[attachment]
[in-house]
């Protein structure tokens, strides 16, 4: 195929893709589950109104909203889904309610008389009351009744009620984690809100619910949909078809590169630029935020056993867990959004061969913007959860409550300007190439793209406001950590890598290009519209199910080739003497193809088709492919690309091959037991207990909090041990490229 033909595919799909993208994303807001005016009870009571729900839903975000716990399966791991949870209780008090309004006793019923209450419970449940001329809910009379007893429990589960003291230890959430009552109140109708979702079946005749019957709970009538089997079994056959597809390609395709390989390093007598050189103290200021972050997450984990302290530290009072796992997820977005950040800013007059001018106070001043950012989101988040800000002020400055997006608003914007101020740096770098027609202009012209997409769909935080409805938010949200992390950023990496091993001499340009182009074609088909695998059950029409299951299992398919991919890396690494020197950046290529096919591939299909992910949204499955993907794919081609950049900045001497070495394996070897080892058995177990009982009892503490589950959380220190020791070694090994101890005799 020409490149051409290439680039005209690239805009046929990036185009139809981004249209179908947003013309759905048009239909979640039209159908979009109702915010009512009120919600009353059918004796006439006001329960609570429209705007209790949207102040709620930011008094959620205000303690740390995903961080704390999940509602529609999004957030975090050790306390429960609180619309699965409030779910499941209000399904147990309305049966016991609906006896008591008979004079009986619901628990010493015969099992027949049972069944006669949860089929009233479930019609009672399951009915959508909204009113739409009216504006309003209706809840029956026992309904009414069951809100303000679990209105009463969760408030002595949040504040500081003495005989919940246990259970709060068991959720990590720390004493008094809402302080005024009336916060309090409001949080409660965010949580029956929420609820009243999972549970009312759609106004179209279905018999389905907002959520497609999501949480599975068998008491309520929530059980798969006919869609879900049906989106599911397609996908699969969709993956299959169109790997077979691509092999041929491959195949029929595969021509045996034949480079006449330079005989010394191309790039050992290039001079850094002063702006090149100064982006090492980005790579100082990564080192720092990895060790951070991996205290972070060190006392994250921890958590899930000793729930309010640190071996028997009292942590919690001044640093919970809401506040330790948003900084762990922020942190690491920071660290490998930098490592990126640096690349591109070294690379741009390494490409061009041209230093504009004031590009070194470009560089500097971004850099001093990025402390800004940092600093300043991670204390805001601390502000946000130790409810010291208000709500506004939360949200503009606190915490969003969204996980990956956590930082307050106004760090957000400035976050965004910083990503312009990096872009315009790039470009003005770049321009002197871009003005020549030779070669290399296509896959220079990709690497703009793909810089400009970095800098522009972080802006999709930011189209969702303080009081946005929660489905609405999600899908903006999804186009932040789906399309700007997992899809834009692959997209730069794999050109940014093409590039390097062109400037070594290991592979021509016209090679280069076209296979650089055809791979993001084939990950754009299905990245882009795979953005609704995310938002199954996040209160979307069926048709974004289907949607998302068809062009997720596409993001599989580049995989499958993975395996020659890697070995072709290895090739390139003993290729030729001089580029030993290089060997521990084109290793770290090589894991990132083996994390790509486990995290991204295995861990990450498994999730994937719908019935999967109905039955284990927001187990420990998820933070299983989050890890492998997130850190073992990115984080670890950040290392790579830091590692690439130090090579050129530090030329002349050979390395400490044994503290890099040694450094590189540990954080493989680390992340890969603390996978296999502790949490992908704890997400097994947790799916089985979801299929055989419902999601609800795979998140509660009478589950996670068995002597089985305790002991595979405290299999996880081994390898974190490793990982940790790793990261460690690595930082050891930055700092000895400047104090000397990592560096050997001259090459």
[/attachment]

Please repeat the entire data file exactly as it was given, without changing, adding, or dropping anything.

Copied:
[in-house]
């Protein structure tokens, strides 16, 4: 195929893709589950109104909203889904309610008389009351009744009620984690809100619910949909078809590169630029935020056993867990959004061969913007959860409550300007190439793209406001950590890598290009519209199910080739003497193809088709492919690309091959037991207990909090041990490229 033909595919799909993208994303807001005016009870009571729900839903975000716990399966791991949870209780008090309004006793019923209450419970449940001329809910009379007893429990589960003291230890959430009552109140109708979702079946005749019957709970009538089997079994056959597809390609395709390989390093007598050189103290200021972050997450984990302290530290009072796992997820977005950040800013007059001018106070001043950012989101988040800000002020400055997006608003914007101020740096770098027609202009012209997409769909935080409805938010949200992390950023990496091993001499340009182009074609088909695998059950029409299951299992398919991919890396690494020197950046290529096919591939299909992910949204499955993907794919081609950049900045001497070495394996070897080892058995177990009982009892503490589950959380220190020791070694090994101890005799 020409490149051409290439680039005209690239805009046929990036185009139809981004249209179908947003013309759905048009239909979640039209159908979009109702915010009512009120919600009353059918004796006439006001329960609570429209705007209790949207102040709620930011008094959620205000303690740390995903961080704390999940509602529609999004957030975090050790306390429960609180619309699965409030779910499941209000399904147990309305049966016991609906006896008591008979004079009986619901628990010493015969099992027949049972069944006669949860089929009233479930019609009672399951009915959508909204009113739409009216504006309003209706809840029956026992309904009414069951809100303000679990209105009463969760408030002595949040504040500081003495005989919940246990259970709060068991959720990590720390004493008094809402302080005024009336916060309090409001949080409660965010949580029956929420609820009243999972549970009312759609106004179209279905018999389905907002959520497609999501949480599975068998008491309520929530059980798969006919869609879900049906989106599911397609996908699969969709993956299959169109790997077979691509092999041929491959195949029929595969021509045996034949480079006449330079005989010394191309790039050992290039001079850094002063702006090149100064982006090492980005790579100082990564080192720092990895060790951070991996205290972070060190006392994250921890958590899930000793729930309010640190071996028997009292942590919690001044640093919970809401506040330790948003900084762990922020942190690491920071660290490998930098490592990126640096690349591109070294690379741009390494490409061009041209230093504009004031590009070194470009560089500097971004850099001093990025402390800004940092600093300043991670204390805001601390502000946000130790409810010291208000709500506004939360949200503009606190915490969003969204996980990956956590930082307050106004760090957000400035976050965004910083990503312009990096872009315009790039470009003005770049321009002197871009003005020549030779070669290399296509896959220079990709690497703009793909810089400009970095800098522009972080802006999709930011189209969702303080009081946005929660489905609405999600899908903006999804186009932040789906399309700007997992899809834009692959997209730069794999050109940014093409590039390097062109400037070594290991592979021509016209090679280069076209296979650089055809791979993001084939990950754009299905990245882009795979953005609704995310938002199954996040209160979307069926048709974004289907949607998302068809062009997720596409993001599989580049995989499958993975395996020659890697070995072709290895090739390139003993290729030729001089580029030993290089060997521990084109290793770290090589894991990132083996994390790509486990995290991204295995861990990450498994999730994937719908019935999967109905039955284990927001187990420990998820933070299983989050890890492998997130850190073992990115984080670890950040290392790579830091590692690439130090090579050129530090030329002349050979390395400490044994503290890099040694450094590189540990954080493989680390992340890969603390996978296999502790949490992908704890997400097994947790799916089985979801299929055989419902999601609800795979998140509660009478589950996670068995002597089985305790002991595979405290299999996880081994390898974190490793990982940790790793990261460690690595930082050891930055700092000895400047104090000397990592560096050997001259090459």